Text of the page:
It is December, which means that many of us are thinking of gifts for the people in our lives, thanks to the joy of capitalism and consumer culture. Now, if you work in this sector, especially if you are an executive leader, board member, or funder, you may be trying to figure out the best gifts for your staff or grantees. They can be so hard to shop for! That’s why I’ve compiled a list of gifts sure to please even the most discerning of nonprofit professionals:
- A chair that is not held together with duct-tape and prayer: Everyone needs a chair, even people who prefer standing desks. Chances are, your team members have been sitting on chairs so crappy it may actually be hurting their physical health. Get everyone an ergonomic chair, one that is not duct-taped together to keep a family of mice from nesting in the cushion.
- The week between Christmas and New Year off: 80% of the sector will be closed that week, so join in the fun, shut down the office if possible, and let your entire team take those days off without eating into their PTO. For direct service orgs, staff who can’t take that week off, or those who don’t celebrate Christmas, give them the option to take equivalent time off at other points in the year of their choosing!
- Salary at least at the 50th percentile: For those who are truly difficult to get gifts for, this is sure to be a hit. Forget mugs, swag hoodies, gift certificates, etc., and just raise their salary to at least the average for organizations of similar size in your geographic area. For those already at the 50th percentile, you can go higher! This is a gift that your team members can enjoy not just this year, but for years to come.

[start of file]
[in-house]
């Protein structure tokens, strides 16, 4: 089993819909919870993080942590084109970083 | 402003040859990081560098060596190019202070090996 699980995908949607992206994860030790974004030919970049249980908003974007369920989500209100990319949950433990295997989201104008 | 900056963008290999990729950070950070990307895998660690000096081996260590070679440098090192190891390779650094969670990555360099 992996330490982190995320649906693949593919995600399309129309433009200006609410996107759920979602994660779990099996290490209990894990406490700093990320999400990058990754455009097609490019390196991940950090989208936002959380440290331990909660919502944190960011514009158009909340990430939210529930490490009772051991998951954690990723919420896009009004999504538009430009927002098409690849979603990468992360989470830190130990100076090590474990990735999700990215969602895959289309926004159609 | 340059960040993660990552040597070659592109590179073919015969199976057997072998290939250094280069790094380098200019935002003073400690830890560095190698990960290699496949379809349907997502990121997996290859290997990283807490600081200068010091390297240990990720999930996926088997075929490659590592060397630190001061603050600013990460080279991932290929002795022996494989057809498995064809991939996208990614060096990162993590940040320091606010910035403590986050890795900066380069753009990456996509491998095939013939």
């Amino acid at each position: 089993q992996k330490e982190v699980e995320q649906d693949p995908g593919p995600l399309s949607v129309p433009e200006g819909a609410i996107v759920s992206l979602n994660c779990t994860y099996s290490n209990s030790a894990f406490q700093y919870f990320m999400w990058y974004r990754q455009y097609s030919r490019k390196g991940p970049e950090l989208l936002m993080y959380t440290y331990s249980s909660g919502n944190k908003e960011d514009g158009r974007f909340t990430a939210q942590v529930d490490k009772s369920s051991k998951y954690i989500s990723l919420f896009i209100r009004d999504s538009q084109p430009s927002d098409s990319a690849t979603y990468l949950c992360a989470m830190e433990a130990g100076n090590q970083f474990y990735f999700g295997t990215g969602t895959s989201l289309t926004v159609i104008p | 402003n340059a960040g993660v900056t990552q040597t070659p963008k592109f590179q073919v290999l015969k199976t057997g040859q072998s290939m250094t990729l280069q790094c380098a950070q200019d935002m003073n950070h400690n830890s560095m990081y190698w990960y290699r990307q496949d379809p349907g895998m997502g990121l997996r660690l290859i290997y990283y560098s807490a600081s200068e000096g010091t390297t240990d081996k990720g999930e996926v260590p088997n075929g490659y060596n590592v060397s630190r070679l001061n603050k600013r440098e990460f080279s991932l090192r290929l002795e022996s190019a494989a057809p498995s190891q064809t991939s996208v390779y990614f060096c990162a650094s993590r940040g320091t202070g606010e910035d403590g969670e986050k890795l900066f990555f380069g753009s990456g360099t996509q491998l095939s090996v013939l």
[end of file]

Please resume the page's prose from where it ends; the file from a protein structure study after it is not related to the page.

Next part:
- A four-day work week: 4-day work weeks are all the rage this gifting season. Chic and stylish, they are sure to make even the grinchiest of grinches happy. But be sure you do it right by reducing the work load down to four days, not force your team to work the same amount of work but concentrated into a shorter period of time.
- You-know-who getting fired: You know the person. They have been undermining people or is generally annoying, mean, and incompetent. And yet no one will fire them, maybe because they’re a nepotism baby, who knows. Imagine the joy on your whole team’s face when they find out this person will no longer be haunting their zoom meetings! It would be a Christmas miracle!